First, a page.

1. The most important thing about buying a new bike is to make sure it fits. The only way you'll know if the bike is right for you is to size up the bike and make sure that the bike's geometry matches your body's geometry. Ask questions and do some research.
mtn. biking 101
2. If possible, try to find a shop that will let you demo the bike on real dirt. Five minutes in a parking lot won't cut it. You wouldn't buy a car without a real world test drive, and a bike should be no different.
3. Don't belive the hype. Just because your favorite rider or best friend rides a certain bike, that doesn't mean that's the best one for you. Have an open mind and be realistic about your needs and ability.
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  1. #1
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    Scott Aspect Sport vs Cannondale Trail SL2?

    Hey everyone,

    I'm a beginner looking to get back into mountain biking. When I was a kid I owned a decent MTB, but without suspension. I've been looking into getting a hardtail bike and I was hoping for some advice on choosing between two bikes:

    2012 Scott Aspect Sport 29er
    versus
    2011 Cannondale Trail SL 29er 2

    I think the Cannondale has slightly nicer components, though they are very similar between both bikes. The Cannondale has Shimano Deore shifters, Scott has Alivio shifters, they have the same derailleurs front and rear, similar gearing (I think--hard to tell for a newbie), maybe technically the same Shimano hydraulic brakes (again, hard to tell...BR-M446 versus BR-M445?)...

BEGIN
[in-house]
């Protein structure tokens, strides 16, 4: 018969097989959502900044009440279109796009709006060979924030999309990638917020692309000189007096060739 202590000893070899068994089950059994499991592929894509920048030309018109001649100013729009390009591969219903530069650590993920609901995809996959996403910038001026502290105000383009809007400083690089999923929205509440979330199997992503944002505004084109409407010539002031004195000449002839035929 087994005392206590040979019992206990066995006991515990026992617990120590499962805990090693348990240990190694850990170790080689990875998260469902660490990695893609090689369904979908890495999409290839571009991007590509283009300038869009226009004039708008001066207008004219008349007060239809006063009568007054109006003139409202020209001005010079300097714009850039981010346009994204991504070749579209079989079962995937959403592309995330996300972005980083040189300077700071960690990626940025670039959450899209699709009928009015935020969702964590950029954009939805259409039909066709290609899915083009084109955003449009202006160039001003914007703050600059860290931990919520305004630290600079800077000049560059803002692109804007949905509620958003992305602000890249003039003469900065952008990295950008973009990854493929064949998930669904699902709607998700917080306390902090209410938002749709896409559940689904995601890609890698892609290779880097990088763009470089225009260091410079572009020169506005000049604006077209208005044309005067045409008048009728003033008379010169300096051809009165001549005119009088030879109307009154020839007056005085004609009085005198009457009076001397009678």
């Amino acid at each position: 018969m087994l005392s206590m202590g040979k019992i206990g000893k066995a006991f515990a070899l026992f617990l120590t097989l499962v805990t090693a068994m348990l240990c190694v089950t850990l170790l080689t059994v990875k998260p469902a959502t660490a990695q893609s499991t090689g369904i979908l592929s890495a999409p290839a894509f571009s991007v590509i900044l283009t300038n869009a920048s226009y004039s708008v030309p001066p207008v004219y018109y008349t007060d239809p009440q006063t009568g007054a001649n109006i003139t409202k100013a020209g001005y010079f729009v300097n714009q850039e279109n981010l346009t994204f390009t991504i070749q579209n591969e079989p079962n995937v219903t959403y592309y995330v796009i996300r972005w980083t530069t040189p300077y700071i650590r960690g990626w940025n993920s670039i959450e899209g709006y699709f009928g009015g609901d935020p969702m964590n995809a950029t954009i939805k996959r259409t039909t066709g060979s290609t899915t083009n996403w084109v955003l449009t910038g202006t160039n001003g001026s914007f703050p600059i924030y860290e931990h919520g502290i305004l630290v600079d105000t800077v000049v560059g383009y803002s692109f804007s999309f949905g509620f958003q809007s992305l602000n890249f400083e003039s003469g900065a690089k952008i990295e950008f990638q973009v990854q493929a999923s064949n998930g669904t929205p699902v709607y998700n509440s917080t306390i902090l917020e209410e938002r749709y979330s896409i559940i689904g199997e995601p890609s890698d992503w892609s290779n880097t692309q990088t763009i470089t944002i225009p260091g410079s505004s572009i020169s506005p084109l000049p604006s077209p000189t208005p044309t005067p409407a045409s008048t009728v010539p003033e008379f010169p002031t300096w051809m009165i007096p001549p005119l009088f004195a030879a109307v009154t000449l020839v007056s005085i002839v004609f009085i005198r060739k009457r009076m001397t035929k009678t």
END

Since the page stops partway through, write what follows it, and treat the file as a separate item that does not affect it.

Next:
One of the biggest differences is in the suspension. The Scott has a Suntour XCR, 100mm travel; the Cannondale has a RST Deuce 29 Air, 80mm travel. I've looked around online but I can't really tell which one is technically and practically better. I've mostly gotten that both are fairly basic and lots of people seem to prefer upgrading anyway.

    So, I can get both for a very similar price and that's in the top-end of my budget, but the BIGGEST difference is that I have to drive about 100 miles round trip to get the Cannondale, whereas I can pick up the Scott locally. It seems like the Cannondale is the better bike, but I'm not sure if it is a 100 mile drive better. If these are technically identical bikes, especially for someone inexperienced, it seems like it might not be worth the drive for the Cannondale.

    I have test-ridden the Scott, it seemed to feel pretty good but again, I'm a novice and I can't really tell the difference between bikes and components. Mostly I was just trying out the 29er instead of the 26 that I was accustomed to. I haven't tried the Cannondale because I can't get on it locally, but I would test before I buy IF making the trip seems worthwhile.

    Whew...anyway, I'd appreciate any thoughts or opinions! Thanks for reading and thanks for your help.

  2. #2
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    I cannot tell how those two bikes are different, for I'm not familiar with either. But I would say having a local bike shop on your side is a good thing, when you are just starting mountain biking, in my opinion. Once you start riding trails, things break. I bent the deraileur hanger on my very first ride. The fork started leaking oil not too long after. Everytime something happened, my LBS fixed it and I could go back to trails in minimal time. So, I would recommend purchasing a first serious MTB at a rather closer bike shop.